Vt. officials to work with Norwich University on cyber protection
Cybersecurity is a top concern for the government, businesses and the public. Now, Vermont officials are teaming with Norwich University, which has one of the top cybersecurity programs in the country -- an important program in a world increasingly linked to computers and filled with malicious actors.
"There's many threats from home and abroad. Some of the greatest threats at the moment are intellectual property threats from the likes of our defense contractors," said Huw Read, director of Norwich's cybersecurity program.
The school just opened a cyber war room where students are trained to be the next generation of cyber protectors. There's also a new digital forensic lab where internet-connected devices are analyzed.
"We look at what evidence is left on devices and how we can put away the guilty and as well exonerate the innocent, perhaps in a court of law," Read said.
Vermont is looking to tap into the school's capabilities to help thwart the million-plus digital attacks it faces each year.
"There's all kinds of attacks coming into the state network 24 hours a day, seven days a week, and right now we're not staffed for that type of around-the-clock coverage," said Vt. Agency of Digital Services Secretary John Quinn.
Quinn is working on a contract with Norwich to operate a security operations center for the state to help protect Vermonters' data. "We hold all kinds of data for Vermonters, whether it's your driver's license, your IRS data, your medical information health records," he said.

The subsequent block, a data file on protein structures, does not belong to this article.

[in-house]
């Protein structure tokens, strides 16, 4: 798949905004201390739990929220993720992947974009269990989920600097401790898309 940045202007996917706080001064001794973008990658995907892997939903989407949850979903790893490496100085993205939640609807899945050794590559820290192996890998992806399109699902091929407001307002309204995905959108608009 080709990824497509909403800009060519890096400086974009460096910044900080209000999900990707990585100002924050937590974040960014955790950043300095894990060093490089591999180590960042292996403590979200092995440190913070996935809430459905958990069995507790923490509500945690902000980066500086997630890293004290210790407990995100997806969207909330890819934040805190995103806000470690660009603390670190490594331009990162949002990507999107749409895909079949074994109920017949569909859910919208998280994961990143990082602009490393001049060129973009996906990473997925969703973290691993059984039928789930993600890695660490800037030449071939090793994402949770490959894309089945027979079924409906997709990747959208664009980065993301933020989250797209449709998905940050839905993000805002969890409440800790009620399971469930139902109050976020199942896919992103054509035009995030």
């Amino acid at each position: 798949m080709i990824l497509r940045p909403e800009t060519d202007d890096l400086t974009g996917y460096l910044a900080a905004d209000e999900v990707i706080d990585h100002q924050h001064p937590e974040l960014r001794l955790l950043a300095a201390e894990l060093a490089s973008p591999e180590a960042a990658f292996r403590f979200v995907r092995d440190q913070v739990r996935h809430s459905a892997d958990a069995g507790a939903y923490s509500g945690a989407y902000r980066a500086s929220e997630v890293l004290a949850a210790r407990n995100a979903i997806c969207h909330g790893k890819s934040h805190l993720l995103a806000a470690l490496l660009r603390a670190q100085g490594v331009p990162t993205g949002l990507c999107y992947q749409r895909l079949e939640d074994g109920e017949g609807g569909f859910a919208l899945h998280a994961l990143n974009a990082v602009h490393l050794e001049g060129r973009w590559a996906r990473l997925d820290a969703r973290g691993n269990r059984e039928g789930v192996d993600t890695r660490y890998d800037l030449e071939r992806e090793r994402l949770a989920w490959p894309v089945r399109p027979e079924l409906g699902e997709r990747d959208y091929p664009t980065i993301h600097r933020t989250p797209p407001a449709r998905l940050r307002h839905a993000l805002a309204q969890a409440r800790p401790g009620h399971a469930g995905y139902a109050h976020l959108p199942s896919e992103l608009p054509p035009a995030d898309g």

The center will be staffed by students and serve as additional real-world training. Phil Susmann, Norwich's vice president of strategic partnerships, says students helped protect the Super Bowl in 2016. And they'll help again with college football's national championship game in January. "We were embedded within the security operations center within the stadium sitting right next to FBI and DHS as well as a large group of students back here support it," he said.
After graduating, some of the students will likely go on to work for the Department of Defense, NSA, CIA and the private sector.
"All of the above, absolutely. We have a number of students as well that end up going to industry and providing services for things like banks, insurance companies and so on, where there would be a catastrophic loss of information should those kinds of companies be hacked," Read said.
The cybersecurity program at Norwich has 230 students, all of whom are learning in the new $1.6 million war room.